Pensylvania Nova Jersey et Nova York cum Regionibus Ad Fluvium Delaware In America Sitis, Nova Delinatione ob oculos posita . . .
22.5 x 19.5 in (57.15 x 49.53 cm)
1 : 1000000
A fine c. 1756 example of one of Tobias Conrad Lotter's most iconic maps. This is Lotter's important map of the Middle Atlantic and New England regions during the British colonial period. One of the most desirable, interesting and attractive pre-Revolutionary maps of the Middle English Colonies, particularly New York, New Jersey, and Pennsylvania. Lotter's map covers from Lake Ontario in the northwest eastward to the Atlantic and as far south as Maryland, Delaware and the Chesapeake Bay. Cartographically this map is heavily based upon the exceedingly rare 1849 map of the same region published by Lewis Evans. German immigration to Pennsylvania and New York was flourishing in the mid-18th century and consequently the demand in Germany for a good map of the region was high. Evans' map offered the perfect solution to this need and was almost immediately pirated as the, 'Special Land Charte von Pensilvanen...' by an unknown Frankfurt publisher. The Frankfurt map in turn was also almost immediately (in the same year) pirated by the prosperous firm of Mattias Seutter. Seutter's son-in-law, Tobias Conrad Lotter, was charged with the preparation and engraving of this map and it is his hand and style that we see here. The Seutter firm issued and reissued this map in several variants over the upcoming decade. In 1756 Lotter, following Suetter's death and his subsequent takeover of the firm, replaced Seutter's name on the map with his own. This is thus third state or 1756 edition. Although we've dated this to 1756, the fact is that it was not incorporated into an atlas until Lotter published his 1778Atlas Geographique so most catalogers have a difficult time dating this map with precision.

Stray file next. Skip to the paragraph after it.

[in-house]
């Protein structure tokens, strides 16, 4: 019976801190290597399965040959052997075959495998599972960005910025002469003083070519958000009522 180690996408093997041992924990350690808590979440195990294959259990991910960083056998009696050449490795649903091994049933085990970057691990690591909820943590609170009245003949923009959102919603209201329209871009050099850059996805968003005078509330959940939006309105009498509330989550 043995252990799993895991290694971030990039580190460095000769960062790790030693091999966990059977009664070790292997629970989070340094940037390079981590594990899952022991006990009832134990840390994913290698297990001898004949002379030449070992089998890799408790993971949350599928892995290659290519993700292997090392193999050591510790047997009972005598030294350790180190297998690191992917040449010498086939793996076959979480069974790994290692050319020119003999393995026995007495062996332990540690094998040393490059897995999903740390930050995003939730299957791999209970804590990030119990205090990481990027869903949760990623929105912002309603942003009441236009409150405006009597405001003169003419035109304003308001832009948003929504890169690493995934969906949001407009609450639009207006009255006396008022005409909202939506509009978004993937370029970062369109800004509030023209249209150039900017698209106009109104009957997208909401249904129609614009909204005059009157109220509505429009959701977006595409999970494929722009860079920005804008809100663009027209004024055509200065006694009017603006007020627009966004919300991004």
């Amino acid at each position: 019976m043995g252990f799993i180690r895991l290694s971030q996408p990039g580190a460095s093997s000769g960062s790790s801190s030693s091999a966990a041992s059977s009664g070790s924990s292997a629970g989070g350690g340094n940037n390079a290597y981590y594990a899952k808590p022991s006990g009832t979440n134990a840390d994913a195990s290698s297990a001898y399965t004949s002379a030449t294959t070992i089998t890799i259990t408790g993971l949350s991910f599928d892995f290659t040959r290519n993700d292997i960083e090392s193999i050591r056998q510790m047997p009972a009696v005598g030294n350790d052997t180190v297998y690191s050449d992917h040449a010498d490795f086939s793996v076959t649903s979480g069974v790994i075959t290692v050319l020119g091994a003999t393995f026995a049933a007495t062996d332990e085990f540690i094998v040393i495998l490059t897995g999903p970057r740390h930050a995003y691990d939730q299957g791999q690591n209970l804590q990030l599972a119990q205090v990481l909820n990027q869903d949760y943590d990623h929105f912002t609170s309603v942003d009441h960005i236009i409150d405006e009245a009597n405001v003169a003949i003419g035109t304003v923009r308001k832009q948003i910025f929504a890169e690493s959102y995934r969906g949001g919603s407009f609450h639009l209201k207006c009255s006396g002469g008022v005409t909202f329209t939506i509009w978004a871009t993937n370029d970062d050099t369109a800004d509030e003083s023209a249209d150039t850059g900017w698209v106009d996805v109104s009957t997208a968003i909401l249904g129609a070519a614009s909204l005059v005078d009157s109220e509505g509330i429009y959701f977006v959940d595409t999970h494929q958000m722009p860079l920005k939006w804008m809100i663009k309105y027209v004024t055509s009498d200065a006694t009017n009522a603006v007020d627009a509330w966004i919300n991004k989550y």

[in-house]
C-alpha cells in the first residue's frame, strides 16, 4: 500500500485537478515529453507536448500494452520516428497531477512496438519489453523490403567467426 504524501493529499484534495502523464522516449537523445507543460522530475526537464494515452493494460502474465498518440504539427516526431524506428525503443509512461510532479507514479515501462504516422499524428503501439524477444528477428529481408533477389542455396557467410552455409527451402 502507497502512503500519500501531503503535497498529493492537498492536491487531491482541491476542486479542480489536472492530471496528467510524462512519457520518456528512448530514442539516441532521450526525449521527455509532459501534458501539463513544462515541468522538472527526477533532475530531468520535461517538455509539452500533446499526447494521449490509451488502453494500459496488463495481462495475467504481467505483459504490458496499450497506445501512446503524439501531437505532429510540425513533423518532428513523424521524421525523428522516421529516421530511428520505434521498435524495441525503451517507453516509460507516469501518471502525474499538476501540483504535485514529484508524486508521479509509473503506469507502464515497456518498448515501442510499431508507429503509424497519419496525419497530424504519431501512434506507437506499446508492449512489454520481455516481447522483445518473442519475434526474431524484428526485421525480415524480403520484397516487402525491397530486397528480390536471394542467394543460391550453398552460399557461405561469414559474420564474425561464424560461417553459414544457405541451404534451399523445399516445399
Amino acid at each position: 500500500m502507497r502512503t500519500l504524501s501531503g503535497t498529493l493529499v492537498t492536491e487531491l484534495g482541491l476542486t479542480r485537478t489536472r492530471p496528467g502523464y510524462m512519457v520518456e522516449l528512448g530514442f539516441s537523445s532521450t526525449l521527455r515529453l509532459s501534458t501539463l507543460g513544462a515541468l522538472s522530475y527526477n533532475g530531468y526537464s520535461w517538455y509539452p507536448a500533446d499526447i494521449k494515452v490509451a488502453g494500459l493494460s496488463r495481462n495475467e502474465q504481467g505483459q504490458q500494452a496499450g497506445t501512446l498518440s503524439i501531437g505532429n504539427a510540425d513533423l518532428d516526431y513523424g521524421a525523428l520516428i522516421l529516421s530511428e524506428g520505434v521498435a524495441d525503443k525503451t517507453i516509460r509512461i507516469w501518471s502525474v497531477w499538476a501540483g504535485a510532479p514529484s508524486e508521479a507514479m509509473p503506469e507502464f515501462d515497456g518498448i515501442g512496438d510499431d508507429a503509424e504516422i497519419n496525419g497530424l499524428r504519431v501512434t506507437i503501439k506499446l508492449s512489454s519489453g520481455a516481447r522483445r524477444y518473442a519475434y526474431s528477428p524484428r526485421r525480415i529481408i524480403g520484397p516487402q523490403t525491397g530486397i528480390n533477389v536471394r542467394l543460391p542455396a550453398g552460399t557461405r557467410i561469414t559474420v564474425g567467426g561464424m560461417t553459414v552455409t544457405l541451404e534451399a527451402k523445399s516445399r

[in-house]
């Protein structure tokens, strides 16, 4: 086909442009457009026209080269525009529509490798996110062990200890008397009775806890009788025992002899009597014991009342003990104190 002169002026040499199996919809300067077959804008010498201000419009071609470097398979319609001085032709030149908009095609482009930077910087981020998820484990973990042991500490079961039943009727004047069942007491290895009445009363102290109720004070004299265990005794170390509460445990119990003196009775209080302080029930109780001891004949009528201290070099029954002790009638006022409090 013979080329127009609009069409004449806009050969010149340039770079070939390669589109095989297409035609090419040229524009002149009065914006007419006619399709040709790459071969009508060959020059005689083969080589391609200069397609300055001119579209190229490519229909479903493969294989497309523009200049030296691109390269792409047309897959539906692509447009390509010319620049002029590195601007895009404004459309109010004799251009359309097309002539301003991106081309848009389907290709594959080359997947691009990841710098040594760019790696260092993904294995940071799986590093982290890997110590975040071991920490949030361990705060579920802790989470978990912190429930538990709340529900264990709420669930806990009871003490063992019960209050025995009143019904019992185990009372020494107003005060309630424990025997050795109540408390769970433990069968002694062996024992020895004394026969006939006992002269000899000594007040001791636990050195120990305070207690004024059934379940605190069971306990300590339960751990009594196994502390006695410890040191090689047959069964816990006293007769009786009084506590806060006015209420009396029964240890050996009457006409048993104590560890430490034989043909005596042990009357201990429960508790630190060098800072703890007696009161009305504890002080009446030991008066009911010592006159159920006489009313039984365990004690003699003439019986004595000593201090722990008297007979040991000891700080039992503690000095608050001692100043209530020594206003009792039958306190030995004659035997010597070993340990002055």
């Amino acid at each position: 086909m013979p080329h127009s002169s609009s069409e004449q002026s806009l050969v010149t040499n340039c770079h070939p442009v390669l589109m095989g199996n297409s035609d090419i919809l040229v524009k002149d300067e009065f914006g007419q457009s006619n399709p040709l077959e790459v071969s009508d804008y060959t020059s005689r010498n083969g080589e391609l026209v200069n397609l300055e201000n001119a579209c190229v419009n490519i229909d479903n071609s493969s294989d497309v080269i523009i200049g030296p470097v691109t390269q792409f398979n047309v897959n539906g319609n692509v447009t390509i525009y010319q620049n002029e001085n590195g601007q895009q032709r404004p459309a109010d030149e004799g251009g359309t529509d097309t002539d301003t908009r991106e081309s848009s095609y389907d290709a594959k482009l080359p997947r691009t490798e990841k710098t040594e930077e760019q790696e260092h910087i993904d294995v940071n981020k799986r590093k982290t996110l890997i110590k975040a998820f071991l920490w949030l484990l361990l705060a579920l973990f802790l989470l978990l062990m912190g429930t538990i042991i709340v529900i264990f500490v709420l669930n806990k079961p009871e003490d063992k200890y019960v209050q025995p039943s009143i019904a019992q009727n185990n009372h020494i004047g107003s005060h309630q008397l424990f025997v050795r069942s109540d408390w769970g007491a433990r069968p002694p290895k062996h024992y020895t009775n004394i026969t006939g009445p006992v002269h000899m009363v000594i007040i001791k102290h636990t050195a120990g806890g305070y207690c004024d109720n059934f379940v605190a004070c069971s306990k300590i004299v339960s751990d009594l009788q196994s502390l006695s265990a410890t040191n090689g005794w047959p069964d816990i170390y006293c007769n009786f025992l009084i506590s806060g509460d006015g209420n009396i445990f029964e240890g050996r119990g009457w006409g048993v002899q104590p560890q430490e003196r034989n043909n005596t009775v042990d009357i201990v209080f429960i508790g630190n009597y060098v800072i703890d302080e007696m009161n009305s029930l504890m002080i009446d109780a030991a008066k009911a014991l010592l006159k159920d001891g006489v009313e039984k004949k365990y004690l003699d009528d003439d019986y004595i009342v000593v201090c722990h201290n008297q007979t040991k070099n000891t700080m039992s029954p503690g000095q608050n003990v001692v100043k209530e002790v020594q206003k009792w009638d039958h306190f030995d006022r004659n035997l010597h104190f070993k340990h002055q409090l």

The original Evans map was intended as a map of the British colonies of New York, New Jersey, and Pennsylvania. Pennsylvania is shown bounded by the Appalachian Mountains in accordance with the land purchases William Penn made from the Iroquois League. New York is divided into three parts comprising of what is today New York and Vermont. Manhattan is shown attached to the mainland and Brooklyn appears as 'Brockland.'
On a more furtive level, Evans' maps was also a spy map of the Indian territories west of the Appellation Mountains. As the inhabited parts of Pennsylvania and New York slowly stretched westward into Indian lands, the governing bodies became increasingly aware of the need for accurate reconnaissance of the region. Evans was one of the first cartographers to penetrate and offer a reasonably accurate map of these areas. This map offers good reference to previously unmapped Indian villages, tribal regions, forts, and river ways.